Source: <http://cache.boston.com/universal/site_graphics/blogs/bigpicture/hurricane_09_08/hurricane8.jpg>
 
Winds at the surface collide and propel the warm moist air upward, reinforcing the wind that’s already rising to the top. Strong winds blowing at high altitudes further remove the rising hot air from the center of the storm. This sustains a repeated movement of warm air from the surface of the ocean.
Above 30,000 feet or 9,000 meters up in the atmosphere, high pressure air from the center of the storm takes away heat from the rising air. High pressure air is pulled to the low pressure part of the storm, driving the air cycle further and creating the ferocious winds associated with hurricanes.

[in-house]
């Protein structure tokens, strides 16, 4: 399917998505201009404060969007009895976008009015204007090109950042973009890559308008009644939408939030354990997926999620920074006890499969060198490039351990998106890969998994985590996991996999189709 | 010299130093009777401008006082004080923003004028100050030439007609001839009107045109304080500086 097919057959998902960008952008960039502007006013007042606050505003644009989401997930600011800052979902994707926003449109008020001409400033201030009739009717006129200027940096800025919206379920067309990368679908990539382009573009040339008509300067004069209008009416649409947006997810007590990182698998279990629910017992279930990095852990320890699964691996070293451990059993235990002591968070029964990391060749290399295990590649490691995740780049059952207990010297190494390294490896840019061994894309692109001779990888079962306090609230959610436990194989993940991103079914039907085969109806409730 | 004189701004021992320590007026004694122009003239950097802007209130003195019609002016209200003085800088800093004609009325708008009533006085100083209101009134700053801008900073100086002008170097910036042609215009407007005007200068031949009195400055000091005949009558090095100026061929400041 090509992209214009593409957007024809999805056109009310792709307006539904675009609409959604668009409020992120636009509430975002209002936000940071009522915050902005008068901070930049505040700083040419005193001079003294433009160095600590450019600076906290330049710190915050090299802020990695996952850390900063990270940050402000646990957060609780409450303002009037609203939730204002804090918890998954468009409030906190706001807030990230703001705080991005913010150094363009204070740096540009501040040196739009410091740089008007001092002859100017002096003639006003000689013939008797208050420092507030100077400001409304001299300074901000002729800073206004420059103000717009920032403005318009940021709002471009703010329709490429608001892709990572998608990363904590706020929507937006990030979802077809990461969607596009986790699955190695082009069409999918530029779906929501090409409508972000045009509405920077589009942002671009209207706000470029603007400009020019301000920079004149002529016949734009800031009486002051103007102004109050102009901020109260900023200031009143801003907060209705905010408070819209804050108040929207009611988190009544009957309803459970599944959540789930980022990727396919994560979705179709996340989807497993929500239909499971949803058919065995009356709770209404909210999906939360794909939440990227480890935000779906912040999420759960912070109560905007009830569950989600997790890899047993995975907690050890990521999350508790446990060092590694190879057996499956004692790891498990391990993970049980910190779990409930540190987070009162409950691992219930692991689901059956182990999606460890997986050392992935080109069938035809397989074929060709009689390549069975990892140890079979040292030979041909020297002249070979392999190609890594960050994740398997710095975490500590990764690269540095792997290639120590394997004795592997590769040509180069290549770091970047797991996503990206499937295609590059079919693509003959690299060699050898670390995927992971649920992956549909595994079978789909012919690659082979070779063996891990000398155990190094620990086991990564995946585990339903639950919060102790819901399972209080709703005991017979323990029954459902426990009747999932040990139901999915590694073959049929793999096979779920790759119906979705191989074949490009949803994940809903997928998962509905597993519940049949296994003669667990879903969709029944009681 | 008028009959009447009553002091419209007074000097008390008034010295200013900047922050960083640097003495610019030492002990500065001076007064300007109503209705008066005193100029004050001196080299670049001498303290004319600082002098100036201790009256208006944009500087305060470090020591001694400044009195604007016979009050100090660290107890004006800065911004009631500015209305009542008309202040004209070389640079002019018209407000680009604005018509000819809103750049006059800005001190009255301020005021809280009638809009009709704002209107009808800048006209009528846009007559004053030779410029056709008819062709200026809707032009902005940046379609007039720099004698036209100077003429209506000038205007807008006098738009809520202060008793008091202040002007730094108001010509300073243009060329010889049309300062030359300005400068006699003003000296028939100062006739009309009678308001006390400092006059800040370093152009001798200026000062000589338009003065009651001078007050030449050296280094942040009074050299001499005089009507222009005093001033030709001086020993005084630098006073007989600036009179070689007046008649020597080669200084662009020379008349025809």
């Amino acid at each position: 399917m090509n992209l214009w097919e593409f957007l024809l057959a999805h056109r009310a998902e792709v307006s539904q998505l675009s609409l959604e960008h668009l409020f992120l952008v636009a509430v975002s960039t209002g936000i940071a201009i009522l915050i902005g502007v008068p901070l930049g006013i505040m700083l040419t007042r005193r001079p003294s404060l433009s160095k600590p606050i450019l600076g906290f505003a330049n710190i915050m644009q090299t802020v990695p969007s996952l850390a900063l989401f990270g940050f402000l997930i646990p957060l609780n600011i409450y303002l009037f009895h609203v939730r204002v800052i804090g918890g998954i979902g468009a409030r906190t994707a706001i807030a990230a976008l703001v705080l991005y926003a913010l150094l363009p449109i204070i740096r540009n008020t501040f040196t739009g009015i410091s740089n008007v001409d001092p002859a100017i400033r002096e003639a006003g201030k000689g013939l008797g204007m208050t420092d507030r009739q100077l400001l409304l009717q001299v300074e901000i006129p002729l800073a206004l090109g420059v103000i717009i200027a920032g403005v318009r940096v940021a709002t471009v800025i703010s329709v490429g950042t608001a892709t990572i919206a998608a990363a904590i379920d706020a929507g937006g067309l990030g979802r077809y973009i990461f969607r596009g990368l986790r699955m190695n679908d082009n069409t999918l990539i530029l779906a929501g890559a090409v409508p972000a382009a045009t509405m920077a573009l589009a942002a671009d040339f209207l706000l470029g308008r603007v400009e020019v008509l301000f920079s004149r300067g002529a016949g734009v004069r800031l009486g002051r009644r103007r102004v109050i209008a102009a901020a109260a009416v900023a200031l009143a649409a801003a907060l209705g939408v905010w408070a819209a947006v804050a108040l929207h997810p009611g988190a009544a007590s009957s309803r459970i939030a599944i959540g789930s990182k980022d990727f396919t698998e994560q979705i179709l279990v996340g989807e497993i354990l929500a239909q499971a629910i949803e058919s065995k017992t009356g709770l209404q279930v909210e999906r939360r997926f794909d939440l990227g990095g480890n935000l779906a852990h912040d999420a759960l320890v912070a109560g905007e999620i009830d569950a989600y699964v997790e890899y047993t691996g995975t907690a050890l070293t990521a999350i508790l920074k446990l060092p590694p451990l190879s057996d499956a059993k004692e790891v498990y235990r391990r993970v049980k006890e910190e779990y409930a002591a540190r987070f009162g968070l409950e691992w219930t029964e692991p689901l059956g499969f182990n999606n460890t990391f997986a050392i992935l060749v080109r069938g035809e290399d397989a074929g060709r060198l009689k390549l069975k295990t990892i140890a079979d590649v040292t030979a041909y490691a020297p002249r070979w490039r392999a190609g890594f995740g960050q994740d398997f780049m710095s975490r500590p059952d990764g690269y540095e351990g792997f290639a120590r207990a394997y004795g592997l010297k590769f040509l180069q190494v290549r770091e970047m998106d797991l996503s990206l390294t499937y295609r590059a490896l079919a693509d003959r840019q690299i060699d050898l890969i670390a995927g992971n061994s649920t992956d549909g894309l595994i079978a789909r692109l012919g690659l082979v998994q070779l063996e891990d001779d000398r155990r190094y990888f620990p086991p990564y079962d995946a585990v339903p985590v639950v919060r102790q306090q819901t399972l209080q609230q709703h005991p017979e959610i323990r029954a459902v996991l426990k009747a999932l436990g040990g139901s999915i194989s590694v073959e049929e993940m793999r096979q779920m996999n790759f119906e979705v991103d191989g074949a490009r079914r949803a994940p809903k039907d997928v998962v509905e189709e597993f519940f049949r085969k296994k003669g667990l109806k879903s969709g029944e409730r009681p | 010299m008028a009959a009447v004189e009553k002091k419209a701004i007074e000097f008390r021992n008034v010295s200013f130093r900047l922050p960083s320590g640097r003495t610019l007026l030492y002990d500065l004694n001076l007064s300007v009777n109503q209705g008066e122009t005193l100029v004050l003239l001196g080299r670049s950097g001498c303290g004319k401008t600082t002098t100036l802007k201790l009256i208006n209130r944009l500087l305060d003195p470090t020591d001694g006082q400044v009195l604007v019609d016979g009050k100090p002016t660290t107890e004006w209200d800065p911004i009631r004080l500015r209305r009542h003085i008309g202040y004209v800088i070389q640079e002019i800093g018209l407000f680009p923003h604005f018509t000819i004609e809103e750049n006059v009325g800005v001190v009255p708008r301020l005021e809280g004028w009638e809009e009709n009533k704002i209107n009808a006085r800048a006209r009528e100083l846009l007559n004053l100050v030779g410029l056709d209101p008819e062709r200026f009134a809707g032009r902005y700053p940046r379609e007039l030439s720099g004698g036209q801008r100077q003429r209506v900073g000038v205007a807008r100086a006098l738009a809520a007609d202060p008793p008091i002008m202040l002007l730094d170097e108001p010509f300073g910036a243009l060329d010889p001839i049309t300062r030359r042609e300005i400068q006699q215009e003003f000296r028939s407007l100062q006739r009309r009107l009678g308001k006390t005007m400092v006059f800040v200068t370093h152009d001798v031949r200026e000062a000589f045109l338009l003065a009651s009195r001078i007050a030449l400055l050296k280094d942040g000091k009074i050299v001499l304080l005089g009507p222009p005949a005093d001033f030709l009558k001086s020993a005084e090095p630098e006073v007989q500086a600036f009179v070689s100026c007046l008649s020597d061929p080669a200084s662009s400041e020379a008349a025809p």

A hurricane does not suddenly form. Rather, it starts as a tropical disturbance, a low pressure system with a defined wind circulation. Like a living organism, hurricanes need “food” in the form of warm, moist air in order to grow. It also needs optimal wind and pressure conditions to keep growing. A tropical disturbance must undergo three stages before it becomes a hurricane:
Tropical Depression – when wind speeds are less than 38 mph
Tropical Cyclone – when wind speeds are between 39 mph to 73 mph
Hurricane – when wind speeds are greater than 74 mph

Measuring hurricanes
Meteorologists use weather satellites to see developing hurricanes from outer space, track their location and direction, and estimate their wind speeds. They depend on rating scales to classify hurricanes and to better prepare people for the incoming hurricanes. American meteorologists use the Saffir-Simpson Hurricane Scale. According to this scale, hurricanes are divided into five categories: